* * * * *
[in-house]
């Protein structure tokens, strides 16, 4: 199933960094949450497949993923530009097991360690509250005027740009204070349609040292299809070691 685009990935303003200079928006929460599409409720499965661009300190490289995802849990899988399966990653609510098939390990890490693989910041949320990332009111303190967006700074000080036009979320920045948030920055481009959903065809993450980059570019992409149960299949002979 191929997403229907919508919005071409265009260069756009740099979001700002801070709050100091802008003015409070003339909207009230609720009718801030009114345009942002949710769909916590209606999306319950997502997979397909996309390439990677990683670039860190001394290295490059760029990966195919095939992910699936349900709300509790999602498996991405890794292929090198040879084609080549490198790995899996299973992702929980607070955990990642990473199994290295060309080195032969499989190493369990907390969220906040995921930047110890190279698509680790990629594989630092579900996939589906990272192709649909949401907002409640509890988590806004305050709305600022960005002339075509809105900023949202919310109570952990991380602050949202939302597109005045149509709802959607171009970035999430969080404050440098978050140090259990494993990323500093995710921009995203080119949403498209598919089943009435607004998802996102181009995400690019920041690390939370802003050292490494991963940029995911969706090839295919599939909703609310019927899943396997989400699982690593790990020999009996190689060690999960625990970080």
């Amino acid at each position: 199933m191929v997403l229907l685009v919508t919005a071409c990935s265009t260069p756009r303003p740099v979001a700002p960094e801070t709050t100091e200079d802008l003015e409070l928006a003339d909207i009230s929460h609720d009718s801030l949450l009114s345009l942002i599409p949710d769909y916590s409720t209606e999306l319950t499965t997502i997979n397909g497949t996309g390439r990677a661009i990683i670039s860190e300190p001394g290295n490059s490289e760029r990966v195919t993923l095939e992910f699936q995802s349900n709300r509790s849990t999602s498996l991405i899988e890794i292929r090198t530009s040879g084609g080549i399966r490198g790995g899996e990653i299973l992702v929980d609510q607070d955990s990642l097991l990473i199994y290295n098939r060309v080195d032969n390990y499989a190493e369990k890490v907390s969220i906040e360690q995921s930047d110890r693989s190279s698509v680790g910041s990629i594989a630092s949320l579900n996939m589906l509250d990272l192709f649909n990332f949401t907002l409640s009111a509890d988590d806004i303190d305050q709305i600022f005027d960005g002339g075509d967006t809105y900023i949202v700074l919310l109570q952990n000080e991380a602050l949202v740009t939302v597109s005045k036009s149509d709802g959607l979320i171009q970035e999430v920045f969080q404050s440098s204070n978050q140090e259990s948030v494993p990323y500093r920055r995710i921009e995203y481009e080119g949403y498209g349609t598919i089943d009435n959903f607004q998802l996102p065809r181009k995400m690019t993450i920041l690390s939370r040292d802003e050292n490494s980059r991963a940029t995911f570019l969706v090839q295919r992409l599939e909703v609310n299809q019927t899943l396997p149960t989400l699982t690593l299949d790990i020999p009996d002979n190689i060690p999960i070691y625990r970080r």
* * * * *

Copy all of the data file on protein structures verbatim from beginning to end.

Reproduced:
[in-house]
């Protein structure tokens, strides 16, 4: 199933960094949450497949993923530009097991360690509250005027740009204070349609040292299809070691 685009990935303003200079928006929460599409409720499965661009300190490289995802849990899988399966990653609510098939390990890490693989910041949320990332009111303190967006700074000080036009979320920045948030920055481009959903065809993450980059570019992409149960299949002979 191929997403229907919508919005071409265009260069756009740099979001700002801070709050100091802008003015409070003339909207009230609720009718801030009114345009942002949710769909916590209606999306319950997502997979397909996309390439990677990683670039860190001394290295490059760029990966195919095939992910699936349900709300509790999602498996991405890794292929090198040879084609080549490198790995899996299973992702929980607070955990990642990473199994290295060309080195032969499989190493369990907390969220906040995921930047110890190279698509680790990629594989630092579900996939589906990272192709649909949401907002409640509890988590806004305050709305600022960005002339075509809105900023949202919310109570952990991380602050949202939302597109005045149509709802959607171009970035999430969080404050440098978050140090259990494993990323500093995710921009995203080119949403498209598919089943009435607004998802996102181009995400690019920041690390939370802003050292490494991963940029995911969706090839295919599939909703609310019927899943396997989400699982690593790990020999009996190689060690999960625990970080």
């Amino acid at each position: 199933m191929v997403l229907l685009v919508t919005a071409c990935s265009t260069p756009r303003p740099v979001a700002p960094e801070t709050t100091e200079d802008l003015e409070l928006a003339d909207i009230s929460h609720d009718s801030l949450l009114s345009l942002i599409p949710d769909y916590s409720t209606e999306l319950t499965t997502i997979n397909g497949t996309g390439r990677a661009i990683i670039s860190e300190p001394g290295n490059s490289e760029r990966v195919t993923l095939e992910f699936q995802s349900n709300r509790s849990t999602s498996l991405i899988e890794i292929r090198t530009s040879g084609g080549i399966r490198g790995g899996e990653i299973l992702v929980d609510q607070d955990s990642l097991l990473i199994y290295n098939r060309v080195d032969n390990y499989a190493e369990k890490v907390s969220i906040e360690q995921s930047d110890r693989s190279s698509v680790g910041s990629i594989a630092s949320l579900n996939m589906l509250d990272l192709f649909n990332f949401t907002l409640s009111a509890d988590d806004i303190d305050q709305i600022f005027d960005g002339g075509d967006t809105y900023i949202v700074l919310l109570q952990n000080e991380a602050l949202v740009t939302v597109s005045k036009s149509d709802g959607l979320i171009q970035e999430v920045f969080q404050s440098s204070n978050q140090e259990s948030v494993p990323y500093r920055r995710i921009e995203y481009e080119g949403y498209g349609t598919i089943d009435n959903f607004q998802l996102p065809r181009k995400m690019t993450i920041l690390s939370r040292d802003e050292n490494s980059r991963a940029t995911f570019l969706v090839q295919r992409l599939e909703v609310n299809q019927t899943l396997p149960t989400l699982t690593l299949d790990i020999p009996d002979n190689i060690p999960i070691y625990r970080r």